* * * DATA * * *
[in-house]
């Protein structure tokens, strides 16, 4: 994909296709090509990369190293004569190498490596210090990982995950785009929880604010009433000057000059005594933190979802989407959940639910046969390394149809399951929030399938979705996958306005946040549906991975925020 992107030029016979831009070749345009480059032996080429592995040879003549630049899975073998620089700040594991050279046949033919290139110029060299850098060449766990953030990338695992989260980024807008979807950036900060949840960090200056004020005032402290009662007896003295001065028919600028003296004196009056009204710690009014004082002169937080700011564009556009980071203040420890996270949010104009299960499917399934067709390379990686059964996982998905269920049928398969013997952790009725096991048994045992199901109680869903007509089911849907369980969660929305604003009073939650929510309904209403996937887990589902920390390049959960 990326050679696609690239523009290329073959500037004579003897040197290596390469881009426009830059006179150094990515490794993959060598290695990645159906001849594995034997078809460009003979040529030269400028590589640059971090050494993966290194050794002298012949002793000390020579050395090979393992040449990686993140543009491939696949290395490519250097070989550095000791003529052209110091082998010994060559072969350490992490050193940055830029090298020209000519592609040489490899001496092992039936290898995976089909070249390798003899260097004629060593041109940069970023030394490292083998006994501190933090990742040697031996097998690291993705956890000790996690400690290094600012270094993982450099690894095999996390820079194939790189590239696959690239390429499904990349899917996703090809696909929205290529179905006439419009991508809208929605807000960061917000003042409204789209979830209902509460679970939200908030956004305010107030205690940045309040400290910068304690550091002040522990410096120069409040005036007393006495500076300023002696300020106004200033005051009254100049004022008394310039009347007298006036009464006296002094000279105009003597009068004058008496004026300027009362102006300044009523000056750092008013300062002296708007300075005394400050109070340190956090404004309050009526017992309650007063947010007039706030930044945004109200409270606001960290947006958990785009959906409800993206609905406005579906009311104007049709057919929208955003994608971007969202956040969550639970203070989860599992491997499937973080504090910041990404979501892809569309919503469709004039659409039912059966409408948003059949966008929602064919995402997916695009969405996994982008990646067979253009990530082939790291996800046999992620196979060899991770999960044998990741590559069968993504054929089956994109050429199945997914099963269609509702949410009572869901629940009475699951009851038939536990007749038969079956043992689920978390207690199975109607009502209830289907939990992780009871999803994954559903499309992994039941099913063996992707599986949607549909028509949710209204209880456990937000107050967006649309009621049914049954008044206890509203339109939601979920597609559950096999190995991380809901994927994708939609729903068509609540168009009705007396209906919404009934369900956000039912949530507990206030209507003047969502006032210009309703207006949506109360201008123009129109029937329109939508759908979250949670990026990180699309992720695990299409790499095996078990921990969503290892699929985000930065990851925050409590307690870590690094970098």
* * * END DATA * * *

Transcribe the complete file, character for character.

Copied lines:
[in-house]
């Protein structure tokens, strides 16, 4: 994909296709090509990369190293004569190498490596210090990982995950785009929880604010009433000057000059005594933190979802989407959940639910046969390394149809399951929030399938979705996958306005946040549906991975925020 992107030029016979831009070749345009480059032996080429592995040879003549630049899975073998620089700040594991050279046949033919290139110029060299850098060449766990953030990338695992989260980024807008979807950036900060949840960090200056004020005032402290009662007896003295001065028919600028003296004196009056009204710690009014004082002169937080700011564009556009980071203040420890996270949010104009299960499917399934067709390379990686059964996982998905269920049928398969013997952790009725096991048994045992199901109680869903007509089911849907369980969660929305604003009073939650929510309904209403996937887990589902920390390049959960 990326050679696609690239523009290329073959500037004579003897040197290596390469881009426009830059006179150094990515490794993959060598290695990645159906001849594995034997078809460009003979040529030269400028590589640059971090050494993966290194050794002298012949002793000390020579050395090979393992040449990686993140543009491939696949290395490519250097070989550095000791003529052209110091082998010994060559072969350490992490050193940055830029090298020209000519592609040489490899001496092992039936290898995976089909070249390798003899260097004629060593041109940069970023030394490292083998006994501190933090990742040697031996097998690291993705956890000790996690400690290094600012270094993982450099690894095999996390820079194939790189590239696959690239390429499904990349899917996703090809696909929205290529179905006439419009991508809208929605807000960061917000003042409204789209979830209902509460679970939200908030956004305010107030205690940045309040400290910068304690550091002040522990410096120069409040005036007393006495500076300023002696300020106004200033005051009254100049004022008394310039009347007298006036009464006296002094000279105009003597009068004058008496004026300027009362102006300044009523000056750092008013300062002296708007300075005394400050109070340190956090404004309050009526017992309650007063947010007039706030930044945004109200409270606001960290947006958990785009959906409800993206609905406005579906009311104007049709057919929208955003994608971007969202956040969550639970203070989860599992491997499937973080504090910041990404979501892809569309919503469709004039659409039912059966409408948003059949966008929602064919995402997916695009969405996994982008990646067979253009990530082939790291996800046999992620196979060899991770999960044998990741590559069968993504054929089956994109050429199945997914099963269609509702949410009572869901629940009475699951009851038939536990007749038969079956043992689920978390207690199975109607009502209830289907939990992780009871999803994954559903499309992994039941099913063996992707599986949607549909028509949710209204209880456990937000107050967006649309009621049914049954008044206890509203339109939601979920597609559950096999190995991380809901994927994708939609729903068509609540168009009705007396209906919404009934369900956000039912949530507990206030209507003047969502006032210009309703207006949506109360201008123009129109029937329109939508759908979250949670990026990180699309992720695990299409790499095996078990921990969503290892699929985000930065990851925050409590307690870590690094970098």